I thought I was weird... thank goodness!

obachan said...

Wow, one more vote for soy sauce + eggs! Birds of a feather. ;)

Miss Dipsy said...

Just thought I'd clarify the baked beans thing (and a few other points)...

A typical "English Breakfast" does often contain baked beans, however these are not quite the same as the ones you get in the southern US. "English" baked beans tend to be the Heinz type, very rarely homemade, they come in a tin & are small white beans in a thick tomato sauce. They are fairly plain, with a sweetish but savoury taste, & a hint of flavour from herbs & spices (not sure exactly which herbs & spices, it doesn't say in the ingredients).

Scones are not normally served with this style of english breakfast, although I'm sure some people eat them at breakfast. English people don't traditionally eat pancakes at breakfast, although I expect it has become more common as American culture exerts its influence! Fried bread IS a very common accompaniment, although less so these days as people become more concerned about their health.

To be honest, most British people these days just eat cereal or toast & jam; the "full English breakfast" is more commonly eaten in cafes (esp. those known as "greasy spoons") and are much more popular with men than women. Confusingly, many people, myself included, are much more likely to eat it for lunch (or maybe brunch) than for breakfast!

Soy sauce on fried eggs sounds very tempting - I might have to try this next tome instead of ketchup or HP sauce (brown sauce, like a much stronger, spicier version of ketchup).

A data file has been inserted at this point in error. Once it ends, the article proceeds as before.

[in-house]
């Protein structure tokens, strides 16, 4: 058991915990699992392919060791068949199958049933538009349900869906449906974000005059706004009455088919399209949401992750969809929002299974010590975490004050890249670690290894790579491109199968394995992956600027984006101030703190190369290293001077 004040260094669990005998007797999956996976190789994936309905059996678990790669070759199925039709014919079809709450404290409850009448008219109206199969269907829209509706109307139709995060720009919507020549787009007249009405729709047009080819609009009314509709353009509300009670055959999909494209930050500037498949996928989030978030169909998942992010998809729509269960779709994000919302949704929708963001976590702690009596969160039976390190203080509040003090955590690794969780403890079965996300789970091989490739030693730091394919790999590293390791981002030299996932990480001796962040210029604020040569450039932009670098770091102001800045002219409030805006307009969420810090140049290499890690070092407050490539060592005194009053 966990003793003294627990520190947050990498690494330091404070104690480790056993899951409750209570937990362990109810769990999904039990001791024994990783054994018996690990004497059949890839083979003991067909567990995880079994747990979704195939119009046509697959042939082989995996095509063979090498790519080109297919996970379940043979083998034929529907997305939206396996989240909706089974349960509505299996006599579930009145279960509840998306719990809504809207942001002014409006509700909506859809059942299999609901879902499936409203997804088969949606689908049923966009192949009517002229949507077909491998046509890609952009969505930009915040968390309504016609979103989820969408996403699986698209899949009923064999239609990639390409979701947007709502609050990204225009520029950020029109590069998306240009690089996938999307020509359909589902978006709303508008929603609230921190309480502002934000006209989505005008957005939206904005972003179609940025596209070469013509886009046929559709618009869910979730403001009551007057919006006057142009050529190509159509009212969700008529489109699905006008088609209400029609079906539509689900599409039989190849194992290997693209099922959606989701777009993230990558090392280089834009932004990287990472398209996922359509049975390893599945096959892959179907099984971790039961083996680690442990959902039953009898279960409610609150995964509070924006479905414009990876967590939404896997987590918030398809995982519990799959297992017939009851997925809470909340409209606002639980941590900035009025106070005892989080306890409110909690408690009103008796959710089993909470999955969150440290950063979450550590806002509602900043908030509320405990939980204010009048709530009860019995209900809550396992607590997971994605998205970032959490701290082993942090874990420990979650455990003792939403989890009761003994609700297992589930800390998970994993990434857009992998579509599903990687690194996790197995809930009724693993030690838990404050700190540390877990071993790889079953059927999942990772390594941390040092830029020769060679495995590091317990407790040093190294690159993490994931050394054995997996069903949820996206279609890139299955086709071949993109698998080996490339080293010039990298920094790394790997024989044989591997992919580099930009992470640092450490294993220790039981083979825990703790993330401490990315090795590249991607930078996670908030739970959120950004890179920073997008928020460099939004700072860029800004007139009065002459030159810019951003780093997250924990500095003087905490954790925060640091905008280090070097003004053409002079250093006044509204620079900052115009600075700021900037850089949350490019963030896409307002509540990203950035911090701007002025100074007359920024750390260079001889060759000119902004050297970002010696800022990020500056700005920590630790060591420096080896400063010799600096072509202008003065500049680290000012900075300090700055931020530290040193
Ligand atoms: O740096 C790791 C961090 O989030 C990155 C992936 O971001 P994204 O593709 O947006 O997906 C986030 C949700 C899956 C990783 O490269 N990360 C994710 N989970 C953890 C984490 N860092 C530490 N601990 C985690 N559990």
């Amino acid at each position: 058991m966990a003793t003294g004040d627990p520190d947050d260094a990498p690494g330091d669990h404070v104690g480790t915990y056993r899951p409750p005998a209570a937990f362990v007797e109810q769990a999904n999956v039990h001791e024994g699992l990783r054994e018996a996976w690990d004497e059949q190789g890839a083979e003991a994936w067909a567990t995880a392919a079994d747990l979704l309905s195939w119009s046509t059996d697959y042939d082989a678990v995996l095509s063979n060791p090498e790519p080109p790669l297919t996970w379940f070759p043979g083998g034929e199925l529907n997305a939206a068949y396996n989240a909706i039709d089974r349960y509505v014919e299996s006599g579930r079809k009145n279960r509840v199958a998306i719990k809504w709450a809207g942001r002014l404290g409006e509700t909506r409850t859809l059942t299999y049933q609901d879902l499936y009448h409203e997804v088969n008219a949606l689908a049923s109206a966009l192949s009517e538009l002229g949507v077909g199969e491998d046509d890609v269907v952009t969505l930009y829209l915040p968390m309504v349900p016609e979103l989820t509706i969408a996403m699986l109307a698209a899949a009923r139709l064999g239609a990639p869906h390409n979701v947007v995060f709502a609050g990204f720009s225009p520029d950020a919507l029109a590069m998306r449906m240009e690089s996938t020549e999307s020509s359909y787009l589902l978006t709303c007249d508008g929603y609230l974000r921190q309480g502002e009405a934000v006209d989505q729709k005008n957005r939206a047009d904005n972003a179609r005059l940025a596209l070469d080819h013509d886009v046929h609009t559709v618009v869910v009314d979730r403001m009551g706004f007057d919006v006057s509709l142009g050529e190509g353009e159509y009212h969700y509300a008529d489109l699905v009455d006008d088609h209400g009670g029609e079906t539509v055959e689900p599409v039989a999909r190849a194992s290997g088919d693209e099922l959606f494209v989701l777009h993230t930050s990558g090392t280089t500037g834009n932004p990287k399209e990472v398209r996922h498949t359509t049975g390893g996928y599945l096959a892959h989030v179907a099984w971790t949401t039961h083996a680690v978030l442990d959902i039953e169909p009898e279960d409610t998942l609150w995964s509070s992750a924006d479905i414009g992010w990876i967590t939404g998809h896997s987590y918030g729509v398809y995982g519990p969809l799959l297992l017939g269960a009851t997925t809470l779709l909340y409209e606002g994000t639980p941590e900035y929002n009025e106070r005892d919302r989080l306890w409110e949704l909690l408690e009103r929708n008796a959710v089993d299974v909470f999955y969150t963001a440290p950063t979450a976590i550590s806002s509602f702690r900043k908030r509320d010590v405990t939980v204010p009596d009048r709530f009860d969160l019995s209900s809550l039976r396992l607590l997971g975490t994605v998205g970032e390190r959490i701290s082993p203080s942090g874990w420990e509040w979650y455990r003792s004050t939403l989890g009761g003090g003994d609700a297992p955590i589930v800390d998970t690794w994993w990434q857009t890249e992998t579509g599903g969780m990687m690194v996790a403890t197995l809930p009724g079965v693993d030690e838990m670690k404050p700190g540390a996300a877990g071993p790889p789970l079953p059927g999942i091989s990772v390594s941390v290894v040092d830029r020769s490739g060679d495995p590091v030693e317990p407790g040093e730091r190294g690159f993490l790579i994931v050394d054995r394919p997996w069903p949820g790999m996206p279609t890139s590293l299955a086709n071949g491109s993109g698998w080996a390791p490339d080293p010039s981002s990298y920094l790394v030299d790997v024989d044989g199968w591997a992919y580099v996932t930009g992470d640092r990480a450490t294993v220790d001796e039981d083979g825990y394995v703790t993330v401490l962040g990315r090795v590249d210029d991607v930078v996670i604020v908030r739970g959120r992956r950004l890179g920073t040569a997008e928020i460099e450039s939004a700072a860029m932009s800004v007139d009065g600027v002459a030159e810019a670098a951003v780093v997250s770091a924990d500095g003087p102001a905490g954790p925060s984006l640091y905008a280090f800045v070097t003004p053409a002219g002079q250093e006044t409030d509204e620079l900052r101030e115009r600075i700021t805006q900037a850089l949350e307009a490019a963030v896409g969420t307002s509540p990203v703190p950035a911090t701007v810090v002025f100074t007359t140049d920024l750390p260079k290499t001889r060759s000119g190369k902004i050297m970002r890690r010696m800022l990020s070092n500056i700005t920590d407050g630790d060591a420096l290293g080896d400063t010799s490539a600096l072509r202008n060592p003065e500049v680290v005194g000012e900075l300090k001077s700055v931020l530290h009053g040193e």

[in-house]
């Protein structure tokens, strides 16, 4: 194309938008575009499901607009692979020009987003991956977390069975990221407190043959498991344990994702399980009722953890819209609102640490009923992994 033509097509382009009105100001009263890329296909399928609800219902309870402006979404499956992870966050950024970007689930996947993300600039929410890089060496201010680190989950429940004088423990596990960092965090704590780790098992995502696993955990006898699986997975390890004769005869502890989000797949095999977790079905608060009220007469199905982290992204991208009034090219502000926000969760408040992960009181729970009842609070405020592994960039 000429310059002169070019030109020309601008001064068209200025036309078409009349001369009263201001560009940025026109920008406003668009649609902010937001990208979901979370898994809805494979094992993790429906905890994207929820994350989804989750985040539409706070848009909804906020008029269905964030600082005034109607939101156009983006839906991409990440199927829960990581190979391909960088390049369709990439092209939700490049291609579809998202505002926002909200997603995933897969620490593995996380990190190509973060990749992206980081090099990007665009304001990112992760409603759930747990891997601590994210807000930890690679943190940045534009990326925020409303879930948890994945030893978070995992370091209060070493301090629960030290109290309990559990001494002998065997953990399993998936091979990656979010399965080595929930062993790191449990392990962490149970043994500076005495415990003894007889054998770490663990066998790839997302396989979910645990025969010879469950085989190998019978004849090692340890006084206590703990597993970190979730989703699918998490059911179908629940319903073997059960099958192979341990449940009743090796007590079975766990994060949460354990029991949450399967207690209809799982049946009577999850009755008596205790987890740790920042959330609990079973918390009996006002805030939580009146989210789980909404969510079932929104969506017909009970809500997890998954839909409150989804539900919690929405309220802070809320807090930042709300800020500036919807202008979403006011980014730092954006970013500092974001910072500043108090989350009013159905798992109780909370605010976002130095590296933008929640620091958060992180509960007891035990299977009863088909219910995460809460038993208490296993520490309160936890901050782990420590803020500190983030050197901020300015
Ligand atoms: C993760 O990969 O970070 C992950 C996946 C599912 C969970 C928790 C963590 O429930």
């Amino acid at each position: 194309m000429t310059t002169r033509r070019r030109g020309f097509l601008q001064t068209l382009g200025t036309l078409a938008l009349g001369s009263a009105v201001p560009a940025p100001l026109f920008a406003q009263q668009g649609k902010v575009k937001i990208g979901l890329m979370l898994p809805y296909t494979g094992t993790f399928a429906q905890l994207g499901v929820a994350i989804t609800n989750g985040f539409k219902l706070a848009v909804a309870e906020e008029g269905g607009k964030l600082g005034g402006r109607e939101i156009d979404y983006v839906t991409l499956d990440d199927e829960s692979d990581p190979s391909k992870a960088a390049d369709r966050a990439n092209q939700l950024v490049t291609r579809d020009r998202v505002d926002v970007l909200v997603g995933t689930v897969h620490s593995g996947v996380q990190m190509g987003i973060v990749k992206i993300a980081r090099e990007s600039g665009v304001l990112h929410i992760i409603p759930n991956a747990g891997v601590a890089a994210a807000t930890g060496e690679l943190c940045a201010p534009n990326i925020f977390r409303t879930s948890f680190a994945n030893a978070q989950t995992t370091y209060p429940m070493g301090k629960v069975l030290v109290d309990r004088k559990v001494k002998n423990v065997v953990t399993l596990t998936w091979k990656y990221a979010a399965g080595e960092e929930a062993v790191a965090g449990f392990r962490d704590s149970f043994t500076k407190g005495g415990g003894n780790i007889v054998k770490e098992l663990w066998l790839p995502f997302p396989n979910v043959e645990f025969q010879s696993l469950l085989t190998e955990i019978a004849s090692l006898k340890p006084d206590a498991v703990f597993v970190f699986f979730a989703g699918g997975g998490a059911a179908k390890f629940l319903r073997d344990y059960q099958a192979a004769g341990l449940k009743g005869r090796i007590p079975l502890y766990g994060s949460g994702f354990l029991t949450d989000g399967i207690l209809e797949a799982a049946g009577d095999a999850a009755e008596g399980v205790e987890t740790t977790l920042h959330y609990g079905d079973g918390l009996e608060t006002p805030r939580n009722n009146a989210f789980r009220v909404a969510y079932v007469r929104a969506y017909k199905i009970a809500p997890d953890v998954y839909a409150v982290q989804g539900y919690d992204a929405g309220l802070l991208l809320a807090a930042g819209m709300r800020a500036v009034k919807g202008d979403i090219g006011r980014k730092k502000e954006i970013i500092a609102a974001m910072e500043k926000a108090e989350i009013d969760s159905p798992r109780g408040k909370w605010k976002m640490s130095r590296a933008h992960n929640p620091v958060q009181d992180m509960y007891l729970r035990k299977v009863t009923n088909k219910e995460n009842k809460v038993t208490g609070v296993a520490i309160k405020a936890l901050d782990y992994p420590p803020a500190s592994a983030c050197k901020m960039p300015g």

obachan said...

Thank you, Miss Dipsy!
You made these points very clear to me. Without you, I wouldn’t have known the difference between American baked beans and English baked beans. I’d assumed that full English breakfast is probably more popular with men.
I’m also one of those who tend to eat “full breakfast” (incl. Japanese full breakfast) for weekend brunch. I’m not an early bird, after all. ;)
BTW, HP sauce sounds interesting… Now I’m wondering what it would be like if I used that sauce for making omuraisu…

Bernard said...

A nice try but you have made too much effort in the presentation. Try a blindfold when plating up for that authentic English look. A classic meal however it is served.

obachan said...

Hi Bernard,
Thanks for your comment and sorry I didn't respond earlier. Too much effort in the presentation? Maybe. And I shot several pix so the breakfast was cold when I actually ate it. Hahaha...

Anonymous said...

HP sauce is a lot like tonkatsu sauce! It's also known (since HP is a brand name) as 'brown sauce'.

I think the one thing you're really missing is bacon. Bacon and eggs is the minimum for an English Breakfast, but yours is a pretty good approximation.

Scones are more of an afternoon tea kind of thing, but you'd probably have toast and jam with breakfast.

If you do want to try fried bread, it's very easy. Simply butter a slice of white bread on both sides and fry it till golden and crisp. It's a savoury dish, so don't put jam on it, but it's good dipped in a soft egg.

Yorkshire Tea is delicious, and it is very good if you have hard water (with a lot of limescale). I don't know how common that is in Japan.

- Lizy from England

obachan said...

Thank you for the information, Lizy.
If HP sauce is like tonkatsu sauce, maybe I can use it for making omuraisu. Fried bread sounds tempting... Mmmm...
I heard that our tap water is soft water, but maybe I can buy bottled hard water at the store and use it for brewing Yorkshire tea. I wonder how different it would taste! :)